The Renault Zoe is a bit like cyclist Chris Froome — it seems no one can get the car out of the yellow jersey, with the French hatchback being once again the continent’s best seller. Tesla models profited from their usual last-month-of-quarter peak to climb a couple of positions in the ranking.
Monthly Model Ranking
#1 Renault Zoe — With quality glitches now a thing of the past, it was all hands on deck at Renault in June, with the French Zoe scoring a record 4,189 registrations, up 73% YoY, enough to win (for the sixth time in a row) the Monthly Best Seller trophy in Europe. Or all 2017 trophies … as Zoe nailed a number of individual performance records across Europe. The Zoe set records in Germany (680 sales), Norway (428 sales), Austria (237 sales), and Portugal (112 sales), all while managing to post a positive result in the all-important domestic market (France), with 1,882 sales.
#2 BMW i3 — This German hot hatch was up 161%, to 1,634 registrations, with 3 out 4 units sold being the fully electric variety — a great contrast with what happened 12 months ago, when the REx variety used to outsell the all-electric version. What extended range does, huh? Anyway, these were solid results for the BMW model, especially in Norway, which saw 420 sales, all of them being fully electric. The i3 also had a good final score in its home country of Germany (315 sales). Looking ahead, expect deliveries to slowly drop as people anticipate the revised version coming later in the year.
#3 Nissan LEAF — Thanks to deep discounting, the ageing hatch is resisting the newer offerings quite well, reaching 3rd place and even managing to grow(!) 4% YoY to 1,590 registrations. With steady sales in its stronghold markets (France, UK, and Norway) and increasingly significant sales in Sweden (123 units, up 112% YoY), the veteran model is keeping momentum by appealing to a new demographic — bargain hunters looking for the current best value for the money out there.
#4 Tesla Model X — Back in the top 5, the EV scene’s favorite SUV recorded 1,552 deliveries last month, managing to outsell for the first time in Europe its Model S brethren. Is the Model 3’s long shadow starting to dent Model S sales?
But I digress — back to the Model X. The largest market for the SUV/minivan-that-thinks-it’s-a-sports-car was Norway, with a record 609 deliveries (sarcasm mode on — “What a surprise!”). It also did well in Switzerland (156 deliveries), Germany (136 deliveries), and the Netherlands (121 deliveries). With this model not being directly affected by the Model 3 cannibalization effect or by close competition, expect the Model X to continue to be a regular here, being only limited by its (very) high price.
#5 Mitsubishi Outlander PHEV — After a rare positive month in May, the Japanese SUV is back into a depressing sales trend, ending June with 1,435 registrations, down 8% YoY. Mitsubishi found a golden nugget in Scandinavia, more specifically Norway (349 deliveries) and Sweden (271 deliveries), but in the long run, it remains to be seen if that will be enough to keep this Japanese SUV among Europe’s top sellers.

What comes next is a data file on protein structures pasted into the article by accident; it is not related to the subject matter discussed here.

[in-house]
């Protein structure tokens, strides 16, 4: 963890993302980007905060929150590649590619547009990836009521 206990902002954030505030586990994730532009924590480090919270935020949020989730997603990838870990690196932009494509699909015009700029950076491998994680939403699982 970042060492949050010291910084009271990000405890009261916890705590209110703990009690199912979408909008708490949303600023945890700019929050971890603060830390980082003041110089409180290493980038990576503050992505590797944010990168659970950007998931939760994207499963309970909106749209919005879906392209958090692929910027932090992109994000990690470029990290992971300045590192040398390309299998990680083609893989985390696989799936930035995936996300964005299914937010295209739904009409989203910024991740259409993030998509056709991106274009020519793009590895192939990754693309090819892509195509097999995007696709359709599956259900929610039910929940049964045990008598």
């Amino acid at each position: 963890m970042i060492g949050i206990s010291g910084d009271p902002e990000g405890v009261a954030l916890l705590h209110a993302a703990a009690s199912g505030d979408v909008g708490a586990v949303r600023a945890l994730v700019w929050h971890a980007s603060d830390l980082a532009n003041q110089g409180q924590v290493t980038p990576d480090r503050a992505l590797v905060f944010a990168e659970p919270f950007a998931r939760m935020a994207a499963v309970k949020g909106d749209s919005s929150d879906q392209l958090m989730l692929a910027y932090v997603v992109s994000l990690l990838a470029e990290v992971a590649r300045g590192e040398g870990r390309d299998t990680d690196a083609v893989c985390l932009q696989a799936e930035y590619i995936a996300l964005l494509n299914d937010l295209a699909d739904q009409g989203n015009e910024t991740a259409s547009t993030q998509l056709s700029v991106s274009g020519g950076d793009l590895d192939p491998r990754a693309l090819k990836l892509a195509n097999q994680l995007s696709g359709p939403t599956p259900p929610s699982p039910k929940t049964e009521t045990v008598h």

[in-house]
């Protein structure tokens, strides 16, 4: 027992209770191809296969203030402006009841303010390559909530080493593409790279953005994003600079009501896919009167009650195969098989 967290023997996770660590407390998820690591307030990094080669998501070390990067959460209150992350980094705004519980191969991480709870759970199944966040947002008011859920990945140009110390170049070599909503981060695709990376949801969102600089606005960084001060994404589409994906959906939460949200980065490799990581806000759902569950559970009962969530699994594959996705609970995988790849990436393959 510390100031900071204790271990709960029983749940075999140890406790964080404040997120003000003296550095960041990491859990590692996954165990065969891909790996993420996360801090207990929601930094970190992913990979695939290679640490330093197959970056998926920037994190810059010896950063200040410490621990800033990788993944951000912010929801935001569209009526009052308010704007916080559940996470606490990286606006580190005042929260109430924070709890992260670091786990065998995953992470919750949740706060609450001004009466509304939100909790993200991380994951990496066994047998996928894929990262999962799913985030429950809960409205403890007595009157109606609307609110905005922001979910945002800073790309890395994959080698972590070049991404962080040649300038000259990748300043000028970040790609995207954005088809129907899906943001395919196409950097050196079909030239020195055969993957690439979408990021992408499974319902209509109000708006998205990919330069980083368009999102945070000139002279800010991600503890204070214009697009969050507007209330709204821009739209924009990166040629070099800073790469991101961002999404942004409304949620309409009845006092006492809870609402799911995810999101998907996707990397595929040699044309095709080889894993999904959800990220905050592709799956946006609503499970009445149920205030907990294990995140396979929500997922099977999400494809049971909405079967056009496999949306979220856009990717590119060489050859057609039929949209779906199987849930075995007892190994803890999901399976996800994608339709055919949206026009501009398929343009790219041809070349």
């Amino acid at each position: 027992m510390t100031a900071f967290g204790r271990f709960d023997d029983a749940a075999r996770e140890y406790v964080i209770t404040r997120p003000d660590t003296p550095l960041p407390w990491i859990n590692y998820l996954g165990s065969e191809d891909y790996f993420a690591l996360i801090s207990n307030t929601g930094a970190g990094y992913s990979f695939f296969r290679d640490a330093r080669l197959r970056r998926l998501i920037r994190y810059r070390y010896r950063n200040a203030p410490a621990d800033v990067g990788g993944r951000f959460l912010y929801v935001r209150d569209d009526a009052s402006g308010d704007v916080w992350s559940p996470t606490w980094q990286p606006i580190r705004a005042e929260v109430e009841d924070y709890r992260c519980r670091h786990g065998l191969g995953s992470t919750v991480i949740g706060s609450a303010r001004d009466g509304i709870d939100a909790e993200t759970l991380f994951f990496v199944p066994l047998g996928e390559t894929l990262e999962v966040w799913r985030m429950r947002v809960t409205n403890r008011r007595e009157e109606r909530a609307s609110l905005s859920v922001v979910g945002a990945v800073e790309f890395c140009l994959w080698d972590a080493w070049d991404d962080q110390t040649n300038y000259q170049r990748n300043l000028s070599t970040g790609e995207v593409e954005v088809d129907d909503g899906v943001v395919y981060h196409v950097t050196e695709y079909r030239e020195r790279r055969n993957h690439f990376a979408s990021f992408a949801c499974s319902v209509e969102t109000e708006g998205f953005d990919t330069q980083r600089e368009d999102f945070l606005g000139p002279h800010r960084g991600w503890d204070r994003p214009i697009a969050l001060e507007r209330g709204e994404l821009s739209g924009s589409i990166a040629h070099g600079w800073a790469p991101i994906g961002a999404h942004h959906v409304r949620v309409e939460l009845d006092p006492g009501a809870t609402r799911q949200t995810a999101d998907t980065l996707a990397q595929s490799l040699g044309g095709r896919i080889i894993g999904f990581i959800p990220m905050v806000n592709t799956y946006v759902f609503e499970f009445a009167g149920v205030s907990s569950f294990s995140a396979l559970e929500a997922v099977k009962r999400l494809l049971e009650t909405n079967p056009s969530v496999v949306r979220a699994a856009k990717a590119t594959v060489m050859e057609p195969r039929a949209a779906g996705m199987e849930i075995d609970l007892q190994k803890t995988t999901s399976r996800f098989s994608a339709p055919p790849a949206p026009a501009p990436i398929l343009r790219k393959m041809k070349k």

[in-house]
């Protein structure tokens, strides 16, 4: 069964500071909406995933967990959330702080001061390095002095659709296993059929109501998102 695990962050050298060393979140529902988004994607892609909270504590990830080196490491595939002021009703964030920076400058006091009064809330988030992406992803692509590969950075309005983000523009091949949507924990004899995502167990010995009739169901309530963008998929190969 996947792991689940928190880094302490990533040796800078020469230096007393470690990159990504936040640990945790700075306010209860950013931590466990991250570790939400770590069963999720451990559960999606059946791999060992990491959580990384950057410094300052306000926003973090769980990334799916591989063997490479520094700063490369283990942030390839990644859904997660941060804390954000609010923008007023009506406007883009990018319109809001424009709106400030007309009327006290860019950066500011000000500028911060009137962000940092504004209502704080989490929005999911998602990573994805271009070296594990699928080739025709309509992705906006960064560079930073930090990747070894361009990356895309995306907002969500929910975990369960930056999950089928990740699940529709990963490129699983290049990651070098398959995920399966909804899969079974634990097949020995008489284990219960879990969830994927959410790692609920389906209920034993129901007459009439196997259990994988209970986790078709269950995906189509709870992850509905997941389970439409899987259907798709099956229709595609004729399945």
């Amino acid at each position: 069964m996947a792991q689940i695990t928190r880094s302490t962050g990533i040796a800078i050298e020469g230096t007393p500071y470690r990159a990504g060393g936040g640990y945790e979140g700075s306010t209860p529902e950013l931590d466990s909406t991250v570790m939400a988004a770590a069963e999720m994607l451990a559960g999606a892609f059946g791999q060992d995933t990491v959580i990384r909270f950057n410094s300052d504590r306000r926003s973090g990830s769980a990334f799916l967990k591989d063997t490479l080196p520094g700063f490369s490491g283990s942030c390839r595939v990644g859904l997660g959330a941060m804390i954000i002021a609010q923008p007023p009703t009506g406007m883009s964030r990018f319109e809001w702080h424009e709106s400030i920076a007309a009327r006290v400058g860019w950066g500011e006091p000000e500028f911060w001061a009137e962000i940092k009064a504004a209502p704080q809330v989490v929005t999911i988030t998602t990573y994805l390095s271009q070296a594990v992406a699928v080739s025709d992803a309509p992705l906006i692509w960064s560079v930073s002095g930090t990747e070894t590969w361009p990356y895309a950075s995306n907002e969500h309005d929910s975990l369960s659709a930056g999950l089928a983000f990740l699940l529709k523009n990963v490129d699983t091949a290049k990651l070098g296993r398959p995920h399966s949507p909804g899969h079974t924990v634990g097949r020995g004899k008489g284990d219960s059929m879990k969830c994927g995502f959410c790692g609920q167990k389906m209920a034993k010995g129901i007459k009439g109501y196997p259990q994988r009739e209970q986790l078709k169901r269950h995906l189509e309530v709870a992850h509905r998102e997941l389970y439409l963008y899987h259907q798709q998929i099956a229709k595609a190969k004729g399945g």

YTD Ranking – Zoe Reinforces #1, Nissan LEAF Climbs to #2
Looking at the YTD ranking, the top positions remained stable, with the Zoe increasing its lead. The most notable changes were the Tesla Model S returning to the #5 spot and its Model X sibling climbing two positions to #8.
Other models on the rise are as follows:
The Audi A3 e-Tron, up one position to #11 thanks to 943 deliveries, its best this year.
The VW e-Golf, which was #6 in June thanks to a record 1,409 deliveries, allowing it to jump to #13 YTD. Comparing with the plug-in hybrid Golf GTE, the new 36 kWh super-sized e-Golf outsold it in June on a 2-to-1 ratio, whereas last year it was the GTE outselling the 24 kWh e-Golf on a 2-to-1 ratio.
So, as with the BMW i3, the longer the range of the fully electric version, the higher the sales of the all-electric version (consequently dropping the sales of the plug-in hybrid or REx version).
Looking below the top 20, there are some hot sellers bubbling up, like the recently arrived Mini Countryman plug-in hybrid (510 units in June, a new record) and the Opel Ampera-e (Chevrolet Bolt in Euro-speak, registering 392 deliveries last month). Note that the Ampera-e deliveries totalled a drop in the ocean of orders that Opel has across the continent for this model (there are more than 4,000 orders in Norway alone).
One advice to GM: Instead of producing units mainly for California, only to win dust on local dealerships, why not start to allocate production for the orders already made in Europe? I know ZEV credits are nice and all that, but there are more ways to win money … and while you’re at it, in Canada, South Korea, and the rest of the US, there are also buyers waiting for months (years?) for their Chevy Bolt, you know?
Now is the time to see if The General walks the walk, or if it just talks, talks, talks.
|4||Mitsubishi Outlander PHEV||1,435||9,294||7|
|5||Tesla Model S||1,373||6,580||5|
|6||VW Passat GTE||939||6,314||5|
|8||Tesla Model X||1,552||5,613||4|
|11||Audi A3 e-Tron||943||4,026||3|
|12||Volvo XC90 T8||638||3,940||3|
|14||BMW X5 xDrive40e||680||3,247||2|
|15||VW Golf GTE||743||3,195||2|
|16||Hyundai Ioniq Electric||529||2,664||2|
|18||Kia Soul EV||422||2,214||2|
|20||Audi Q7 e-Tron||417||2,019||2|
Looking at the manufacturer ranking, BMW (20%) is comfortably seated on the top spot, followed by Renault (14%, up 1%) in 2nd place, while 3rd place is being hardly fought by Volkswagen (11%, up 1%), Nissan (10%, down 1%), Tesla (9%), and Mercedes (9%).